Their noise echoed through the underground lab from cage to cage while monkeys clung to their metal bars and mice raced in blind circles. The dogs dumped their water dishes and slammed against metal walls insulated to cover both threats and screams.
The only man in the room watched with eyes like ice.
Gabriel Enrique Cruz savored the disorder, arrogant even now. With the bearing of a born leader, he measured the activity around him, calculating his next tactical move.
Once—before the drugs and the lapses—he had been called a hero. Now Cruz was simply another lab animal, entirely expendable, valued only for research data in a secret government report. One glance told him that both surveillance cameras were running. A security team would be here within four minutes. Whenever something went wrong, they always came looking for him.
This time he would be ready.
He tossed his shredded blanket over the nearest camera. While the monkeys howled and four Rottweilers banged against their metal cages, he checked the clock on the opposite wall. Ninety seconds until the armed response team hit the double doors to the lab.
Locked inside a six-by-three-foot cage, Cruz ignored the restless animals, the boxes of experimental medicine, and the rows of top-secret equipment.
Sixty seconds.
He shaped his thoughts to stillness and power, becoming the deadly weapon he was trained to be.
An owl flew from its perch near the door and slammed full force into the camera above his head, cracking the glass. The other animals froze.
Watching Cruz. Waiting for his next command.
Forty-five seconds.
As he stared at the Rottweilers, the dogs began to tremble. Working together, they nosed the heavy steel bar off its hook at the front of their cage. Under the force of Cruz's mental commands, their muscles jerked and strained while the bar climbed slowly—then crashed to the floor.
Thirty seconds.
One silent command brought the dogs hard against their doors. The biggest Rottweiler raced to a crowded desk and nudged an electronic key card from a pile of papers. With the card between his teeth, the dog raced back, and Cruz grabbed the plastic from his jaws. He waved it at the scanning unit on the wall. A green light flashed.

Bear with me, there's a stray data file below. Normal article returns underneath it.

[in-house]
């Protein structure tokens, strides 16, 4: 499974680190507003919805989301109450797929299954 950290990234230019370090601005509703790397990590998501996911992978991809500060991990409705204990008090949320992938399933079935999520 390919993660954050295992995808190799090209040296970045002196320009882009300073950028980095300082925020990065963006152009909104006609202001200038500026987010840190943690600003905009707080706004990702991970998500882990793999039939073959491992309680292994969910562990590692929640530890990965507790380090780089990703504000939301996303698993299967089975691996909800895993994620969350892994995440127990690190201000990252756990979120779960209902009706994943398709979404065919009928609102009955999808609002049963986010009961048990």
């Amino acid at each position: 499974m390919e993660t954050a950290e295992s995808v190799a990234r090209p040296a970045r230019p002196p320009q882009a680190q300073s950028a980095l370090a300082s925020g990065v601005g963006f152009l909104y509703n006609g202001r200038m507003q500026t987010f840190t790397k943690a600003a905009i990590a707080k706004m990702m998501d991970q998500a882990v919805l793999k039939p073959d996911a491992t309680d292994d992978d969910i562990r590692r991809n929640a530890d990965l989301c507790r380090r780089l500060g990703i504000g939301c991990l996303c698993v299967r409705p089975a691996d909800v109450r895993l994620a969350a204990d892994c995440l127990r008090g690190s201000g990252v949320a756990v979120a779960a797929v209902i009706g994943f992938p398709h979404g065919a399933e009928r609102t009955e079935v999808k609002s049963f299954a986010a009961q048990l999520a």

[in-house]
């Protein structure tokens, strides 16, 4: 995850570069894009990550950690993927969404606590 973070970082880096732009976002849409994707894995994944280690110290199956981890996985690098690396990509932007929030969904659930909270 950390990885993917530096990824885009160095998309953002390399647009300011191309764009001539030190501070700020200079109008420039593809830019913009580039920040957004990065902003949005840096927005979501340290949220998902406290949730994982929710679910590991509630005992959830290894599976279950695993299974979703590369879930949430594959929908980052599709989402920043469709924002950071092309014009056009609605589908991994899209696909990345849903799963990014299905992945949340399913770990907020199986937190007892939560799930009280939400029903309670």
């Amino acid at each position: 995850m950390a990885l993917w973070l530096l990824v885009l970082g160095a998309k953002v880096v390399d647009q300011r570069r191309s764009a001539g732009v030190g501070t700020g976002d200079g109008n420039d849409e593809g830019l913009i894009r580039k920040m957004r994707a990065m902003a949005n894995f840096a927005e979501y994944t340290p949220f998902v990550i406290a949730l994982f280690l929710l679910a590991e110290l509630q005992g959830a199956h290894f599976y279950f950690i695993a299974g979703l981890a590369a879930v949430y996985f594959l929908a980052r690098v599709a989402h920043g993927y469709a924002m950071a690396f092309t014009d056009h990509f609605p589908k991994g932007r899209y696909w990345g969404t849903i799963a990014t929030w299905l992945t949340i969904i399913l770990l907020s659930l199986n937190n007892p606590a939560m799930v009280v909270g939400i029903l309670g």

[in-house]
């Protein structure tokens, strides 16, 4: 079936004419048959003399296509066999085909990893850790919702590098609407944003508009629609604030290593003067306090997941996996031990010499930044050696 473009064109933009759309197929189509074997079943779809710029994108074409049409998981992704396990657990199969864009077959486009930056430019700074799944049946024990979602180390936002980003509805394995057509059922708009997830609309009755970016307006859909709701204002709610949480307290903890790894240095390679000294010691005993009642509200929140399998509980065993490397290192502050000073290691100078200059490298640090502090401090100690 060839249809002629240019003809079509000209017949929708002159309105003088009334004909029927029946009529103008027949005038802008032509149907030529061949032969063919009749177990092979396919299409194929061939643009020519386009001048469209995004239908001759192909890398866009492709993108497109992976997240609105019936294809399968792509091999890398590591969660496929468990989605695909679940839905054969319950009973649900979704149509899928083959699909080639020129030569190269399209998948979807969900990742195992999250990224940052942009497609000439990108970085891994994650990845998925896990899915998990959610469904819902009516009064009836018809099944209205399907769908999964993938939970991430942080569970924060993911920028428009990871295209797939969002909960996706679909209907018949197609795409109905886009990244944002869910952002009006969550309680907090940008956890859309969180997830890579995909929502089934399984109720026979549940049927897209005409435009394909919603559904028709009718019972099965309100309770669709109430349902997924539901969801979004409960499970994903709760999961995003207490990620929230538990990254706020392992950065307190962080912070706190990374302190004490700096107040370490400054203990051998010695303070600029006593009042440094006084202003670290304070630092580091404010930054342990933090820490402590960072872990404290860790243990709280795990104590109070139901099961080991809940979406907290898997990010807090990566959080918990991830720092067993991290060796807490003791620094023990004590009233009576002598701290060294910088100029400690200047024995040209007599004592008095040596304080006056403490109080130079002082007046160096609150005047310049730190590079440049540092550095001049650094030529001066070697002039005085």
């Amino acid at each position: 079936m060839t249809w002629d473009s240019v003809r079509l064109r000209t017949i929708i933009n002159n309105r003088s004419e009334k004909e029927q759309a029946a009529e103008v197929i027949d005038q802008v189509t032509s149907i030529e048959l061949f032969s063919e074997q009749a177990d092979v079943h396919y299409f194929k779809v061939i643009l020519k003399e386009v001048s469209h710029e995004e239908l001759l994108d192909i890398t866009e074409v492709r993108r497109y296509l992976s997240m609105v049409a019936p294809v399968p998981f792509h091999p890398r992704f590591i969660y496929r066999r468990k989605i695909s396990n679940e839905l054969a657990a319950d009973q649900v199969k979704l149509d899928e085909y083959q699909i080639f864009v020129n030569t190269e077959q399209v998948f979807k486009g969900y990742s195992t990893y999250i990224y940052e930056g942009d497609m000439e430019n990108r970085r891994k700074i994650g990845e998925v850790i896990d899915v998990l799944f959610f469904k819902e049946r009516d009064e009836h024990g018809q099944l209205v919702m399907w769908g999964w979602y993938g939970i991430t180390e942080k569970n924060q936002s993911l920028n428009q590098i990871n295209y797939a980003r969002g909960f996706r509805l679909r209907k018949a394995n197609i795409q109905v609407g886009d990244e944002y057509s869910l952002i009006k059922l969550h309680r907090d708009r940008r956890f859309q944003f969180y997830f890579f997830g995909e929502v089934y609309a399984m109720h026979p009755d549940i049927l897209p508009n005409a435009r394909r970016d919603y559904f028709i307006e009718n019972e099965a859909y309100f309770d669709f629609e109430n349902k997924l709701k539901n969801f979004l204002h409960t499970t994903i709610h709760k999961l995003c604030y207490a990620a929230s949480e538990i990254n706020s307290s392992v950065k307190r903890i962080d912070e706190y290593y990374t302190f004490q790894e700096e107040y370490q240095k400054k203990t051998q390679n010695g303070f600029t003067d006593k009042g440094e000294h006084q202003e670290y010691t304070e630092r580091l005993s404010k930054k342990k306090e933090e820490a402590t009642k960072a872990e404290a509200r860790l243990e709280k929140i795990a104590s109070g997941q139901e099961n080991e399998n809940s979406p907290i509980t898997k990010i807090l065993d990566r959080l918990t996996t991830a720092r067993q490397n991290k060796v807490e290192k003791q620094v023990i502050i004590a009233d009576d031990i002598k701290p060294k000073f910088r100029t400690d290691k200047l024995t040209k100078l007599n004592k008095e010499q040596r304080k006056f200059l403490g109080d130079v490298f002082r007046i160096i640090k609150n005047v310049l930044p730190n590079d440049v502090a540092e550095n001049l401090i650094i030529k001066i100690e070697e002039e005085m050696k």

His cage door slid open.
The animals were silent now, twisting with excitement. Ruthlessly, Cruz crushed all feelings of pleasure. He couldn't afford emotion until he was miles away from the underground military base that appeared on no map.
As he stepped out of the cage that had held him for months, the Rottweilers raced through the lab, lifting the bars, cage by cage, to free the other animals. Two black howler monkeys leaped onto the keys of the big mainframe computer on the far wall. Cruz scattered them with a silent command and brought the databases online. When the computer screen queried him for a password, he smiled, prepared for this, too.
His fingers raced through a carefully memorized string of numbers and a file opened. Quickly he scanned the highlighted data, noting birth, military training, and current residence of the Navy SEAL he sought. Then he pulled up another password-protected file and scanned its contents. A bullet cracked behind him, ricocheting off metal cabinets. Snapping silent orders to the Rottweilers, Cruz closed the file and hit the escape key. The computer screen went dark just as a uniformed figure staggered through the doorway.
Instantly, the two dogs lunged at his throat. Blood sprayed the floor as the soldier fell, jerked once, and lay still in a crimson pool.
The big dogs turned. Their ears pricked forward as they stepped delicately over the body on the tile. Awaiting Cruz's next command.
The din grew, every cage open and every animal freed. A gorilla shuffled past, his eyes sullen and watchful. Cruz's silent command was sent and received. The animal lurched forward, unaware that he was about to face a wall of bullets. The second he cleared the double doors, shouts exploded in the hallway, drowned out by gunfire.
More animals poured out after the gorilla.
Quickly, Cruz flipped off the lights and crawled inside a red bin with a warning logo stenciled on the lid. The underground facility's medical waste was collected like clockwork. Like everything here, routines were followed precisely.
And for once the well-oiled procedures would work in Cruz's favor. The worker in charge of transporting medical waste had negotiated hard: thirty thousand dollars for the initial transfer—with ten times more to come as soon as his hidden passenger was safely delivered outside the grounds.
The irony didn't escape Cruz. In the government's eyes, he was no more than medical waste, the end product of an expensive and highly experimental program using human genetics to shape superior tactical capabilities.
Cruz had gone rogue.
And though his captors didn't yet realize it, their experiment had been a stunning success.